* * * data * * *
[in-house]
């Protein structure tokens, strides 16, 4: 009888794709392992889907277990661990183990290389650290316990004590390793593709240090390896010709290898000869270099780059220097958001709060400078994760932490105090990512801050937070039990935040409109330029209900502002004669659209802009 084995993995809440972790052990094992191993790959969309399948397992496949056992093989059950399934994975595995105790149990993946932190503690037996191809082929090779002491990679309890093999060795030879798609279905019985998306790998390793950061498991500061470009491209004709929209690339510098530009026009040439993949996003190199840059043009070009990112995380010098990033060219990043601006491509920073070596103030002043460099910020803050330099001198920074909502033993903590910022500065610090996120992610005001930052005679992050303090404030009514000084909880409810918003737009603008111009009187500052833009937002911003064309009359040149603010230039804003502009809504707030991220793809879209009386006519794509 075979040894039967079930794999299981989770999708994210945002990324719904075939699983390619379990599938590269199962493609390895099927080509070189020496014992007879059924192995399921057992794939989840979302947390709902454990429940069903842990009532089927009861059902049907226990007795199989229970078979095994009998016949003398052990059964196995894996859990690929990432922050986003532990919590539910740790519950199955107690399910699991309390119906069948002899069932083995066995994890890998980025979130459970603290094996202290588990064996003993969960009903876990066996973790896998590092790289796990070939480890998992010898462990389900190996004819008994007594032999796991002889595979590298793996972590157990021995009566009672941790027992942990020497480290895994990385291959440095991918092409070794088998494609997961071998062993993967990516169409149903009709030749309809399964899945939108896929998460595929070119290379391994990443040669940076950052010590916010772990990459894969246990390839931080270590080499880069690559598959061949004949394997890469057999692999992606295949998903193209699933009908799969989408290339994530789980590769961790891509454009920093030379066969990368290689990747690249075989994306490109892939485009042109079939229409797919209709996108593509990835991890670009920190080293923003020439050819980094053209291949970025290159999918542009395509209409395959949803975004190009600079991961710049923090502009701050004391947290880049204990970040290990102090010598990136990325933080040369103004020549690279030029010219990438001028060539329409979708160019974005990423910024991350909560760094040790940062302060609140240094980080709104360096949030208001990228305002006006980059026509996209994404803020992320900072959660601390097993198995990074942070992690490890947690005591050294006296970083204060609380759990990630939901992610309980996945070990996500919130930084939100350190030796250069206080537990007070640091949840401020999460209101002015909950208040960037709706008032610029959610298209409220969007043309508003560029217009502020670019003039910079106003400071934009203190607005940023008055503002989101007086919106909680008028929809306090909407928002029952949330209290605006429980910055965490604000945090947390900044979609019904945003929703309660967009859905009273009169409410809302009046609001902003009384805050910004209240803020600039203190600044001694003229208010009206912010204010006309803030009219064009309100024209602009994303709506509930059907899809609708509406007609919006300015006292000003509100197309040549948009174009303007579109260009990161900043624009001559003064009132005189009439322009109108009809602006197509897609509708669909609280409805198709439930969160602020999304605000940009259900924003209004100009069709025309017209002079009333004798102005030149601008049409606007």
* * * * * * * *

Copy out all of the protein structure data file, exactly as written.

[in-house]
């Protein structure tokens, strides 16, 4: 009888794709392992889907277990661990183990290389650290316990004590390793593709240090390896010709290898000869270099780059220097958001709060400078994760932490105090990512801050937070039990935040409109330029209900502002004669659209802009 084995993995809440972790052990094992191993790959969309399948397992496949056992093989059950399934994975595995105790149990993946932190503690037996191809082929090779002491990679309890093999060795030879798609279905019985998306790998390793950061498991500061470009491209004709929209690339510098530009026009040439993949996003190199840059043009070009990112995380010098990033060219990043601006491509920073070596103030002043460099910020803050330099001198920074909502033993903590910022500065610090996120992610005001930052005679992050303090404030009514000084909880409810918003737009603008111009009187500052833009937002911003064309009359040149603010230039804003502009809504707030991220793809879209009386006519794509 075979040894039967079930794999299981989770999708994210945002990324719904075939699983390619379990599938590269199962493609390895099927080509070189020496014992007879059924192995399921057992794939989840979302947390709902454990429940069903842990009532089927009861059902049907226990007795199989229970078979095994009998016949003398052990059964196995894996859990690929990432922050986003532990919590539910740790519950199955107690399910699991309390119906069948002899069932083995066995994890890998980025979130459970603290094996202290588990064996003993969960009903876990066996973790896998590092790289796990070939480890998992010898462990389900190996004819008994007594032999796991002889595979590298793996972590157990021995009566009672941790027992942990020497480290895994990385291959440095991918092409070794088998494609997961071998062993993967990516169409149903009709030749309809399964899945939108896929998460595929070119290379391994990443040669940076950052010590916010772990990459894969246990390839931080270590080499880069690559598959061949004949394997890469057999692999992606295949998903193209699933009908799969989408290339994530789980590769961790891509454009920093030379066969990368290689990747690249075989994306490109892939485009042109079939229409797919209709996108593509990835991890670009920190080293923003020439050819980094053209291949970025290159999918542009395509209409395959949803975004190009600079991961710049923090502009701050004391947290880049204990970040290990102090010598990136990325933080040369103004020549690279030029010219990438001028060539329409979708160019974005990423910024991350909560760094040790940062302060609140240094980080709104360096949030208001990228305002006006980059026509996209994404803020992320900072959660601390097993198995990074942070992690490890947690005591050294006296970083204060609380759990990630939901992610309980996945070990996500919130930084939100350190030796250069206080537990007070640091949840401020999460209101002015909950208040960037709706008032610029959610298209409220969007043309508003560029217009502020670019003039910079106003400071934009203190607005940023008055503002989101007086919106909680008028929809306090909407928002029952949330209290605006429980910055965490604000945090947390900044979609019904945003929703309660967009859905009273009169409410809302009046609001902003009384805050910004209240803020600039203190600044001694003229208010009206912010204010006309803030009219064009309100024209602009994303709506509930059907899809609708509406007609919006300015006292000003509100197309040549948009174009303007579109260009990161900043624009001559003064009132005189009439322009109108009809602006197509897609509708669909609280409805198709439930969160602020999304605000940009259900924003209004100009069709025309017209002079009333004798102005030149601008049409606007």